- Effectively orchestrating multiple providers’ services to provide the required balance between service cost and service quality.
In fully mature and integrated environments the key responsibility of a Service Integrator is to act as a Single Point of Service (SPOS) with which the service customer objectives, requirements, desirable outcomes etc. are agreed upon and formally propagated further to every service and its provider.
Since there are many dimensions to the Service Integration concept it is wide ranging and this book covers the following:
- Chapter 2 will cover basic concepts and terminology as well as conceptual models for Service Integration;
- Chapter 3 will describe the people and the processes that are needed;
- Chapter 4 discusses the implications for tools and data management;
- Chapter 5 covers sourcing as an important aspect of Service Integration;
- Chapter 6 covers governance;
- Chapter 7 will focus on continual service improvement;
SIAM is for everyone involved in the supply and demand chain in a multi-sourced integrated environment in all roles and at all levels..
The quoted book specifically is a practitioner’s guide and, like all best practice, it is documentation of what has seemed to work well for other people. It will form a sound foundation and starting point for those with similar issues in similar situations.
It contains practitioner tips and real life case studies.
ITSM professionals working in integrated multi-sourced environments
Service customer managers, with a responsibility to secure the business supply of IT-services in a multi-sourced environment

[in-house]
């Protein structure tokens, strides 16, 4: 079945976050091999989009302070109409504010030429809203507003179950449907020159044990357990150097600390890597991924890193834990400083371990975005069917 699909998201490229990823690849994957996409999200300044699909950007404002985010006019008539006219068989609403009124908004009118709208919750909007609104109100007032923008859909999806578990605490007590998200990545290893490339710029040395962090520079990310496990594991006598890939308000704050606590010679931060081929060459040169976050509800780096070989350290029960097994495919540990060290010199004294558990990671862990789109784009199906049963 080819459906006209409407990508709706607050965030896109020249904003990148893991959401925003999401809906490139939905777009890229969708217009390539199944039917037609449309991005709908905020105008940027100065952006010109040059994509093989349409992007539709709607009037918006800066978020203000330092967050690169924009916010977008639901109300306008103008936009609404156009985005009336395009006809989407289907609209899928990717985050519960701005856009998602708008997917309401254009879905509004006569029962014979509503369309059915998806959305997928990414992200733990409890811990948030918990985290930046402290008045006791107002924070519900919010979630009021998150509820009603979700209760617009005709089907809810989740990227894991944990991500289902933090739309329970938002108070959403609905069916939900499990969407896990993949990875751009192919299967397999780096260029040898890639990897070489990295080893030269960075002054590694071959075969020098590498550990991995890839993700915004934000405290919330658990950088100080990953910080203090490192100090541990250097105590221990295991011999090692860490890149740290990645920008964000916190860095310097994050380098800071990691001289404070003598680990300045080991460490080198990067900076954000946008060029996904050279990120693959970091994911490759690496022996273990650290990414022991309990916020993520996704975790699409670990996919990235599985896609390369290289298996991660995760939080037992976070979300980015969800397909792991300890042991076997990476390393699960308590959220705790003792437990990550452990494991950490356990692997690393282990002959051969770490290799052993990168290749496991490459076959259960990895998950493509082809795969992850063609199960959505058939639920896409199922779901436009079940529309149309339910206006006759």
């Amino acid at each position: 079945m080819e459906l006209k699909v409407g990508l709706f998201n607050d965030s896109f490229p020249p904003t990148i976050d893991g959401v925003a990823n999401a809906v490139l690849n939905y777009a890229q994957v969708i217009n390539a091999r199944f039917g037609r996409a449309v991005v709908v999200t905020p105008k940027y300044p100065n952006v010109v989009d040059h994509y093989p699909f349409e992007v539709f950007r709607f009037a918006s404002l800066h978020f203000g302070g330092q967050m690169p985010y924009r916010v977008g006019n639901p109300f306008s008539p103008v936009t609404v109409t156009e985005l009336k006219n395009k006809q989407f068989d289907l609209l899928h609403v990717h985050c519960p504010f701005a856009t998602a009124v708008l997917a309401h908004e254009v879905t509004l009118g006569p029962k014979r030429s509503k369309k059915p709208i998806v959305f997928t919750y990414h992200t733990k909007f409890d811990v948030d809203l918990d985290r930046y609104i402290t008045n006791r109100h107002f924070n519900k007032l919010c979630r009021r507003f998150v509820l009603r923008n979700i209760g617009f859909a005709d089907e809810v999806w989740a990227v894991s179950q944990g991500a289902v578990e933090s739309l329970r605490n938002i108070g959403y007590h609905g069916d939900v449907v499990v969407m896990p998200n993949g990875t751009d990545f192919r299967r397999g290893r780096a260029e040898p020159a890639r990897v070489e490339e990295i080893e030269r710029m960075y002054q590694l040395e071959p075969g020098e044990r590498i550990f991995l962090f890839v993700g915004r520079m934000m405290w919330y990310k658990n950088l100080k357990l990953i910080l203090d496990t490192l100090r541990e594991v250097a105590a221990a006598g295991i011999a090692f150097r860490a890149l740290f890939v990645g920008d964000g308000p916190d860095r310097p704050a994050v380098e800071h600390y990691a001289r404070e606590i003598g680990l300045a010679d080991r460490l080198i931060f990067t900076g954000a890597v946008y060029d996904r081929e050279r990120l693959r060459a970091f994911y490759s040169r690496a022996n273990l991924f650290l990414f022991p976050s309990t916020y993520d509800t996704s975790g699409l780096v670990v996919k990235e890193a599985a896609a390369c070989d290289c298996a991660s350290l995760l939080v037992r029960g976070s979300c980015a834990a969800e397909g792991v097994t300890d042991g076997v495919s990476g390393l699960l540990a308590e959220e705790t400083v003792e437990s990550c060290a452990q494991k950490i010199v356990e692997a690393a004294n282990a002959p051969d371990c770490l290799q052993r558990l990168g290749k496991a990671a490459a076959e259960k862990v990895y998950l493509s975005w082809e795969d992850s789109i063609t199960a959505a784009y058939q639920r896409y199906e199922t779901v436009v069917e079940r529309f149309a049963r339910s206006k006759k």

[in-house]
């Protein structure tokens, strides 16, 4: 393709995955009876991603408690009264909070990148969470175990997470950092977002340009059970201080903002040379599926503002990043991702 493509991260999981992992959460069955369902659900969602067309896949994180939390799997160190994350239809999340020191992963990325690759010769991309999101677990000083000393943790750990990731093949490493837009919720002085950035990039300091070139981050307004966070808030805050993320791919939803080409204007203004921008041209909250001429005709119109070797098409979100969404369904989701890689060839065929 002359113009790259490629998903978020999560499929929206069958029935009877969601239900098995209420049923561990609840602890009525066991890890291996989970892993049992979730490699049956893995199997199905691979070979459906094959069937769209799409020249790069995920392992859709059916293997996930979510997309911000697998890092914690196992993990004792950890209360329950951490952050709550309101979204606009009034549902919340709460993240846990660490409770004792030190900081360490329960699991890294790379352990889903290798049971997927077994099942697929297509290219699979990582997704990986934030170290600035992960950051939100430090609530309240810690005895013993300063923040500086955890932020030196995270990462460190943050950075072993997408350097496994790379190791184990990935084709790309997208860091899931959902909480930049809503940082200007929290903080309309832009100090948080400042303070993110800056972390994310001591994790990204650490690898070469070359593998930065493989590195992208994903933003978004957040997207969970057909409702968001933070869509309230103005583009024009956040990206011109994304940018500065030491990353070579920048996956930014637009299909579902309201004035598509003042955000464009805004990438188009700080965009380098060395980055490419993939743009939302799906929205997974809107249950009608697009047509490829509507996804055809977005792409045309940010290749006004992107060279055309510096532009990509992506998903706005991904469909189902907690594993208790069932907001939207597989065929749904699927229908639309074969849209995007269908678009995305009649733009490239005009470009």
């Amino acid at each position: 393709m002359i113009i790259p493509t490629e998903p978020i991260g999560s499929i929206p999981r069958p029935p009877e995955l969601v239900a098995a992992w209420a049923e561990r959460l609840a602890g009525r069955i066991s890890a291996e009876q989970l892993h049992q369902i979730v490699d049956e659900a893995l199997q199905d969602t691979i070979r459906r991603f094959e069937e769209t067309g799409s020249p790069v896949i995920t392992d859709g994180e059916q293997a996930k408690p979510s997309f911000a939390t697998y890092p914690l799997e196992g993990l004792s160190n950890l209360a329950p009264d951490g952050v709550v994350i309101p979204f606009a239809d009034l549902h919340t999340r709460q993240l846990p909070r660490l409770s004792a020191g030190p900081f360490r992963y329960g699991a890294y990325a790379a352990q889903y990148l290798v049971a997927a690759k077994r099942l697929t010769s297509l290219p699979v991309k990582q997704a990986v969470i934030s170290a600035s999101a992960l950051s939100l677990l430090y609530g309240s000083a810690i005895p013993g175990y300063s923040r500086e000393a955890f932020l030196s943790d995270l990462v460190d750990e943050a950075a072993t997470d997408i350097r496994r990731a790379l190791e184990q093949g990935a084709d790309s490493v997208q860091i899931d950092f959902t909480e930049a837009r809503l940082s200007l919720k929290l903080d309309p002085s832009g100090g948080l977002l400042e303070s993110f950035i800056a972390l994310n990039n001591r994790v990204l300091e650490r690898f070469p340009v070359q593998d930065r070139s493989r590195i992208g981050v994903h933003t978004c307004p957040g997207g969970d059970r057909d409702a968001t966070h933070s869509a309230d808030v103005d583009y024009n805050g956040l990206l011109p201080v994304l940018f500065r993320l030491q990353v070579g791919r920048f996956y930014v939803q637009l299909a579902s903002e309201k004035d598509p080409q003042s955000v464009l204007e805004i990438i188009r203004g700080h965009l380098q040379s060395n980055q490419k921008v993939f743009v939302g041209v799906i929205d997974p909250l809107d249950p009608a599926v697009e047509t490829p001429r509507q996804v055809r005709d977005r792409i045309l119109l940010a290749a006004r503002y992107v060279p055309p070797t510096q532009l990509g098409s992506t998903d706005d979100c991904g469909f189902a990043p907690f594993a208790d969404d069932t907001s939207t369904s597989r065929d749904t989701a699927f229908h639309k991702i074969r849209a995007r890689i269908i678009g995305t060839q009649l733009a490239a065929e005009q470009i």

Service provider delivery managers with a responsibility to integrate multiple services to meet the demands of the customers’ business and users
Service provider managers with responsibilities to manage integrated services, participating in an multi-sourced environment
Consultants with interest in SIAM
Scope and constraints:
The quoted book covers the following Service Integration and Management perspectives:
- Basic models, concepts and terminology
- Governing and managing enablers
- Strategies for multi-sourcing
- Contractual aspects
- Process integration
- Customer/Provider relationships
- Roles and competencies
- Supporting tools, data and information
- Continual Service Improvement
It is important to remember that despite the changes in the industry, there is still no formalized SIAM competence recognized and industry standards have not yet caught up to provide the required guidance.
Providers, consulting firms who are involved in SIAM design, implementation and delivery all have their own interpretation of SIAM which can often overlap, have similarities as well as differences in their models and definitions.
This book details the interpretation of SIAM by the authors and it isn’t industry standard but a practical guidance.
Title: SIAM: Principles and Practices for Service Integration and Management (english version)
Author(s): Dave Armes & Niklas Engelhart & Peter McKenzie & Peter Wiggers
Price: € 39,95 (VAT
And some optional suggestions
- Jan Van Bon’s slightly controversial blogs– https://www.linkedin.com/pulse/siam-hoax-jan-van-bon